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Vogue Calls Sharon Olds ‘Our Foremost Poet of the Self’
Vogue magazine has embraced Sharon Olds’s latest book, Stag’s Leap, in its September issue, calling her “our foremost poet of the self in all its seasons.” The book, which is personal in a way that only Sharon Olds can be personal, relates details of the poet’s divorce in 1997.
Olds evokes the pained aftermath of his departure—“a flurry of tears like a wirra of knives thrown at a figure, to outline it”—in often blisteringly funny images. A French bra glimpsed in a lingerie shop window is no instrument of seduction, but rather a “silk biplane”; a photograph of a swimsuit-clad woman fished out of the laundry along with her husband’s running shorts is the “surprise trout of wash-day.” In a section entitled “Years Later,” her husband seems to float away, like a “Chagall bridegroom, without the faithfulness.”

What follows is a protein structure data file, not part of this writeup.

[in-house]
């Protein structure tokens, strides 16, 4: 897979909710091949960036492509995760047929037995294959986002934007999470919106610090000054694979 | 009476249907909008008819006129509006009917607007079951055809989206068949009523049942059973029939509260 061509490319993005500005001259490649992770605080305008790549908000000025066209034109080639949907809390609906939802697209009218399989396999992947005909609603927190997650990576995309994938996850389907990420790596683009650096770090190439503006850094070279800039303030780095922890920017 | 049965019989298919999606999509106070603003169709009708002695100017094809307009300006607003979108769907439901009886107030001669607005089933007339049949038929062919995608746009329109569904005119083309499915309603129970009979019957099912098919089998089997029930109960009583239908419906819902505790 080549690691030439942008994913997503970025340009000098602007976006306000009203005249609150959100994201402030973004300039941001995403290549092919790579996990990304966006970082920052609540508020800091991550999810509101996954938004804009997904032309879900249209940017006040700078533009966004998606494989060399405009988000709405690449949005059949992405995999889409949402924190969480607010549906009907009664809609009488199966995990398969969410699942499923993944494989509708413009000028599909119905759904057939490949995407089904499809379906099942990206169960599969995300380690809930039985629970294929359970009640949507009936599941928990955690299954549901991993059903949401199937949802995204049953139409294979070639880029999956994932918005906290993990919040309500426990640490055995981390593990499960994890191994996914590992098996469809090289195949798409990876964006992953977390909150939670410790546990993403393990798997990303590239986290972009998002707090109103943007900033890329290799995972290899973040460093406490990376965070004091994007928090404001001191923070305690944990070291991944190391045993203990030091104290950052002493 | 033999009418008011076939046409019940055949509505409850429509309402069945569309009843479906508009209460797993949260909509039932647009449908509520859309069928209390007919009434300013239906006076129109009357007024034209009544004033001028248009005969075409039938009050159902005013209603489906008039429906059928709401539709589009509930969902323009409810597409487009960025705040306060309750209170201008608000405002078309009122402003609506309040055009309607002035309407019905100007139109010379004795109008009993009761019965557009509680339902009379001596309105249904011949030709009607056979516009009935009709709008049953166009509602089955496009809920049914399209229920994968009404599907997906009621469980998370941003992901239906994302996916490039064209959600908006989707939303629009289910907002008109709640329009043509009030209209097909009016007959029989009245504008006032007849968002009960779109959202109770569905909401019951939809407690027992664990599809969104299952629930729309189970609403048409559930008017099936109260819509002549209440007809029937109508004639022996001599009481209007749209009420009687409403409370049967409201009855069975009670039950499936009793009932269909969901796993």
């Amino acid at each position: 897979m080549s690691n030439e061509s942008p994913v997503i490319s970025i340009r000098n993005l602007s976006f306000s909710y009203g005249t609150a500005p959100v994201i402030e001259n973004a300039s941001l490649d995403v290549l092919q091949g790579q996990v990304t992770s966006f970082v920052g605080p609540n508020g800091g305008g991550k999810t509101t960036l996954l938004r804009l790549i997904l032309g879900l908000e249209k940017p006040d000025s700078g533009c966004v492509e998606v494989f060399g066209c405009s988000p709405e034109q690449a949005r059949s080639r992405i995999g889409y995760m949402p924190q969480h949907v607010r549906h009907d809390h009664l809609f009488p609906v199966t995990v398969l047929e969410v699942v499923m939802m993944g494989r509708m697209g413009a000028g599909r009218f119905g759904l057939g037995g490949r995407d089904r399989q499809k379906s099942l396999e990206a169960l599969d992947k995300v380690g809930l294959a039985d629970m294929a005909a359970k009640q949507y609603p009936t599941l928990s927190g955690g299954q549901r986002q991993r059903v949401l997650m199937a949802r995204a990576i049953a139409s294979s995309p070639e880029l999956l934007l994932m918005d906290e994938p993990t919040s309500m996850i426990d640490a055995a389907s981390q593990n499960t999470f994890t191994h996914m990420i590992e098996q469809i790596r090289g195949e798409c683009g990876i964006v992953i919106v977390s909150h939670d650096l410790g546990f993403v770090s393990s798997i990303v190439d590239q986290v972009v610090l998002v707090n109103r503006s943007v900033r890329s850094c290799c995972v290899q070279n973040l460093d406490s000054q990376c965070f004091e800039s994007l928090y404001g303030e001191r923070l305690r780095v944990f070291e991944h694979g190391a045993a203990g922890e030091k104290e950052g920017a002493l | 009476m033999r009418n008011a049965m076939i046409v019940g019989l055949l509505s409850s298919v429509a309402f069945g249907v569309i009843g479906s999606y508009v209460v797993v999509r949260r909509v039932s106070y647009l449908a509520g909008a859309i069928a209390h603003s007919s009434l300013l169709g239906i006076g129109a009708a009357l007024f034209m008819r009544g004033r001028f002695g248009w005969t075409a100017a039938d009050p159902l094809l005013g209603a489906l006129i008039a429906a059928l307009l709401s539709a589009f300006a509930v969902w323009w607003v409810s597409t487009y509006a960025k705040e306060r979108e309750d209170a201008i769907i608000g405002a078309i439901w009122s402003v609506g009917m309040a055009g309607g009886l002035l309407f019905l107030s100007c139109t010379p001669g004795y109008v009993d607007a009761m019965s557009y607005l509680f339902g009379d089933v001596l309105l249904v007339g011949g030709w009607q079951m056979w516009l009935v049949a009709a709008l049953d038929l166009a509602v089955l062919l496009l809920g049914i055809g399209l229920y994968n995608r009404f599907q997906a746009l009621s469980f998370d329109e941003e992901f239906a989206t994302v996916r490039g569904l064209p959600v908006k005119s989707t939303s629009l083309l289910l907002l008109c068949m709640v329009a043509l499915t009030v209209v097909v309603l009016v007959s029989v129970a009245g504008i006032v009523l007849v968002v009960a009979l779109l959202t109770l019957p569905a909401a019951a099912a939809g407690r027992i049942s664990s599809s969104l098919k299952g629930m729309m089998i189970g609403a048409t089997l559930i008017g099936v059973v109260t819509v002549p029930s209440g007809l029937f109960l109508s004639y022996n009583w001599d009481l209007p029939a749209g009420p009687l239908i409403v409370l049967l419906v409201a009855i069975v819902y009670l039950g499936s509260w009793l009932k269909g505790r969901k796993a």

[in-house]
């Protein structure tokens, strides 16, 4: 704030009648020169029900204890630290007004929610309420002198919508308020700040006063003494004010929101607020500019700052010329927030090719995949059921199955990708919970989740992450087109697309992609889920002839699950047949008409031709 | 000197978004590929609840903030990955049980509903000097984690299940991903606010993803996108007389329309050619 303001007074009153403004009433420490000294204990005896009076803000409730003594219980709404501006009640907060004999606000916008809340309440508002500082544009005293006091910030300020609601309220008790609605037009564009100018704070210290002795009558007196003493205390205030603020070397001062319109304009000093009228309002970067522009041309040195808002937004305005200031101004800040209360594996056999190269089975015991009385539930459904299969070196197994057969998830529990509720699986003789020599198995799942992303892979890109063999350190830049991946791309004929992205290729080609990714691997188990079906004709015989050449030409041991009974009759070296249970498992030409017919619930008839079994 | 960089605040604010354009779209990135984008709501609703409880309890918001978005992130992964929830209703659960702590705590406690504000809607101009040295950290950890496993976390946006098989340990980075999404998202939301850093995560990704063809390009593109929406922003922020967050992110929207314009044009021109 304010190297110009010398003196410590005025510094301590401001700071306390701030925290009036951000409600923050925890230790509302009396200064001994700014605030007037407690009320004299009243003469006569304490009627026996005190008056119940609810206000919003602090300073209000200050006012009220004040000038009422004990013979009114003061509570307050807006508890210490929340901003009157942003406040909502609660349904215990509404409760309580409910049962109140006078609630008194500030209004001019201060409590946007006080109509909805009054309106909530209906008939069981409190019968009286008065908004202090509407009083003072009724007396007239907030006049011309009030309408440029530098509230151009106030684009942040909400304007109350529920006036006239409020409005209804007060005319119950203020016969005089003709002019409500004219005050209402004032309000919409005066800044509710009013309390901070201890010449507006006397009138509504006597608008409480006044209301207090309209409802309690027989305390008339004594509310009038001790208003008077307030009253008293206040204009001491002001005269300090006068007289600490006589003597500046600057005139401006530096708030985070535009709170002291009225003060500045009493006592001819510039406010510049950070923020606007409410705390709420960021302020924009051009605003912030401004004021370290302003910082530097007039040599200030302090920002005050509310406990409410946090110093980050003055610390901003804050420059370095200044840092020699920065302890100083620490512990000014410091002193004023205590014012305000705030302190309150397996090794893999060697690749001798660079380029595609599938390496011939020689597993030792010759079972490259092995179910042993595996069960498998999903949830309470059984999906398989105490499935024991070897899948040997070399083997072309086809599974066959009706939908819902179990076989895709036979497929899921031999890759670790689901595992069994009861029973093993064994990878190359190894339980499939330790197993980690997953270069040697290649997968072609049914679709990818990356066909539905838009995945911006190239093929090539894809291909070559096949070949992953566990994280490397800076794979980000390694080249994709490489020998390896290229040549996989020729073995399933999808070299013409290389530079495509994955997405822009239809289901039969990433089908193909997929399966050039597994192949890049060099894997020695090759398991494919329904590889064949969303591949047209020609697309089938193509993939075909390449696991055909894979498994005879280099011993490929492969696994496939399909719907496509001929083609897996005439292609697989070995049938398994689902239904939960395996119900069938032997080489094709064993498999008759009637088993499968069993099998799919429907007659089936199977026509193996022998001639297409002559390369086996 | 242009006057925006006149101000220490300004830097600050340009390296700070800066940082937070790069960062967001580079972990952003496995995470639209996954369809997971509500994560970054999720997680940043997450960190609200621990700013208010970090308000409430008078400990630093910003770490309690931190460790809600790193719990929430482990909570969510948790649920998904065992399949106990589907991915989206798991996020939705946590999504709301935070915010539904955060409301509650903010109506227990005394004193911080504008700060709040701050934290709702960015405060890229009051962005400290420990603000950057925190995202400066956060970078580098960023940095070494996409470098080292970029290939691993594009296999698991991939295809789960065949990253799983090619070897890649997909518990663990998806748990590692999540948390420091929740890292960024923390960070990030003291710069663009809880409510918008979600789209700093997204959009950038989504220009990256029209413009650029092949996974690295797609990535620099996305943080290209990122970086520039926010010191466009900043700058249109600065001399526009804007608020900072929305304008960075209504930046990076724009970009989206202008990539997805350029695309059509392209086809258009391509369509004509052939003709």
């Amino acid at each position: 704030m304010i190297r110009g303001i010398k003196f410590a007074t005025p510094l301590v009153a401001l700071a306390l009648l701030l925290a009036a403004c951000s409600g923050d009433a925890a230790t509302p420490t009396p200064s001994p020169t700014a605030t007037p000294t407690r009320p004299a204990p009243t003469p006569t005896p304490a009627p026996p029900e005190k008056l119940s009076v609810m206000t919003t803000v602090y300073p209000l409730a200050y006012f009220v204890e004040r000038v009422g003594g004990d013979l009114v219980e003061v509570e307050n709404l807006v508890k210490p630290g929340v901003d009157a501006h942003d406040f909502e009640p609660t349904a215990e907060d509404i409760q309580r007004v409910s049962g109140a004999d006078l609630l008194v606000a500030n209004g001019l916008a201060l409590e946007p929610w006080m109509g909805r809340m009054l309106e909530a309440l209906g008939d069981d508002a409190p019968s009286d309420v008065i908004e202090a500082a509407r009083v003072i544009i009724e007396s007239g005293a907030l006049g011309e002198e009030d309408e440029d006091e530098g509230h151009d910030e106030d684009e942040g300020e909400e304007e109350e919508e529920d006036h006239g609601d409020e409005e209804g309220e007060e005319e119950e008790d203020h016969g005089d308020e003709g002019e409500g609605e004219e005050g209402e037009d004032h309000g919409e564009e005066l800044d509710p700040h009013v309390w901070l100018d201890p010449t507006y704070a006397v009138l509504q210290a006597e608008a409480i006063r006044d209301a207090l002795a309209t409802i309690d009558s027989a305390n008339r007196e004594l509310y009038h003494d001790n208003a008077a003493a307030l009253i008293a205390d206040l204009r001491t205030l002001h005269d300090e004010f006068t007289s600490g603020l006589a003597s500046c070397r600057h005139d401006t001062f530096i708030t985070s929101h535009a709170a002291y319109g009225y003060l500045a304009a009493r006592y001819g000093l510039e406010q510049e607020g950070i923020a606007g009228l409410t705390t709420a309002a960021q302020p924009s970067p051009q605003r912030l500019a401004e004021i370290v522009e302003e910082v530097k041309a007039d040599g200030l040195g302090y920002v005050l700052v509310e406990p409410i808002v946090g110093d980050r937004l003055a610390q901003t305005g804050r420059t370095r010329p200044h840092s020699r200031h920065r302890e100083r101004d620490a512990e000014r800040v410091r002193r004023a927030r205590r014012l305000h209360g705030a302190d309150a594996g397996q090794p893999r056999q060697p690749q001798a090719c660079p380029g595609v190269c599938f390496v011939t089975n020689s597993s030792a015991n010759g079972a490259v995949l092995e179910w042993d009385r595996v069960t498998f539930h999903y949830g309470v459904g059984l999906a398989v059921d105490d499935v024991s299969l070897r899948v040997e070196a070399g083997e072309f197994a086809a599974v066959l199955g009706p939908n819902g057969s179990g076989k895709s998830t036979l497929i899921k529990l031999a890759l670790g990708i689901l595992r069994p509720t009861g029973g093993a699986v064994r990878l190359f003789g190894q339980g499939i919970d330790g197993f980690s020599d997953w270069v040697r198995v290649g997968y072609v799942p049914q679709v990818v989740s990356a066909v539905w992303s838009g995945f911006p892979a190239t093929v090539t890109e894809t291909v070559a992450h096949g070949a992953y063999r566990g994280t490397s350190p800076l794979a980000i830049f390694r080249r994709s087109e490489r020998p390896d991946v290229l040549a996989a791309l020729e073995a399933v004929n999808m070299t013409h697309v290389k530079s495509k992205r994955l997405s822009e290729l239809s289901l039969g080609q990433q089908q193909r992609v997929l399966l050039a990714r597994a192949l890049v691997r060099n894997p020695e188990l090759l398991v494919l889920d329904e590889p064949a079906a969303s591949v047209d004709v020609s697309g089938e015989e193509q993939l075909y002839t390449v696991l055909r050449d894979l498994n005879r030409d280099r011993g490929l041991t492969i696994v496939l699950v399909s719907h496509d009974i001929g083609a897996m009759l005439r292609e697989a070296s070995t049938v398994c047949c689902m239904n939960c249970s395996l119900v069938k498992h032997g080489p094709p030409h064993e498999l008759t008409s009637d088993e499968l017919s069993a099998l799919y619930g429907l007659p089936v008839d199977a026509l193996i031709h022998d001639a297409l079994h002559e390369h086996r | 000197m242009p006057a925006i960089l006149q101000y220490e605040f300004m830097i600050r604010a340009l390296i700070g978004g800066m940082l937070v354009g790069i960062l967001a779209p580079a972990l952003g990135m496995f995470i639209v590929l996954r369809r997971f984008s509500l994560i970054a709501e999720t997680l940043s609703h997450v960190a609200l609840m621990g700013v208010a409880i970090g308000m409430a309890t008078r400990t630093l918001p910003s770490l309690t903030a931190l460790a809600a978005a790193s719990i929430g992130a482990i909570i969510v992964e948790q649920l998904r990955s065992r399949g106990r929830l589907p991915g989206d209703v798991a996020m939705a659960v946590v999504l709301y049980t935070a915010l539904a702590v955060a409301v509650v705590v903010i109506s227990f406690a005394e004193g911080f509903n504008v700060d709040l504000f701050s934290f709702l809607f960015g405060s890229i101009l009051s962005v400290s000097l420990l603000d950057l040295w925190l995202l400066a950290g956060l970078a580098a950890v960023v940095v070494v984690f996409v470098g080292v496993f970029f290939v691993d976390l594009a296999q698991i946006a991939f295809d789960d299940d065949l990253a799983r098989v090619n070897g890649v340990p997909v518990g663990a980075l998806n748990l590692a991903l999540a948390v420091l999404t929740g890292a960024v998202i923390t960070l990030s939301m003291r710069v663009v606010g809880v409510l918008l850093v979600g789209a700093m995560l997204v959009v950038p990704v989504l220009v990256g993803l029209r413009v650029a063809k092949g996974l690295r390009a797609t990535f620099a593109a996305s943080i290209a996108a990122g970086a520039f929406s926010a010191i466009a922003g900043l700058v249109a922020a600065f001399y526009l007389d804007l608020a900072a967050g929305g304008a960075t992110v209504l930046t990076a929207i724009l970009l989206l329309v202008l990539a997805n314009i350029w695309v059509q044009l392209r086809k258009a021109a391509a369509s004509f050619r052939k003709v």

“I was never good at being angry,” says Olds, who wrote hundreds of poems over the course of that year, 49 of which are included in the collection; out of deference to her children (a son and daughter, both grown), she waited a decade to publish them. “The right to be angry: I’m learning it now, and I must say I’m having a wonderful time learning it slowly—anger tends to be eloquent! But it’s also kind of scary.”
To read more about Olds and Stag’s Leap, head over to Vogue.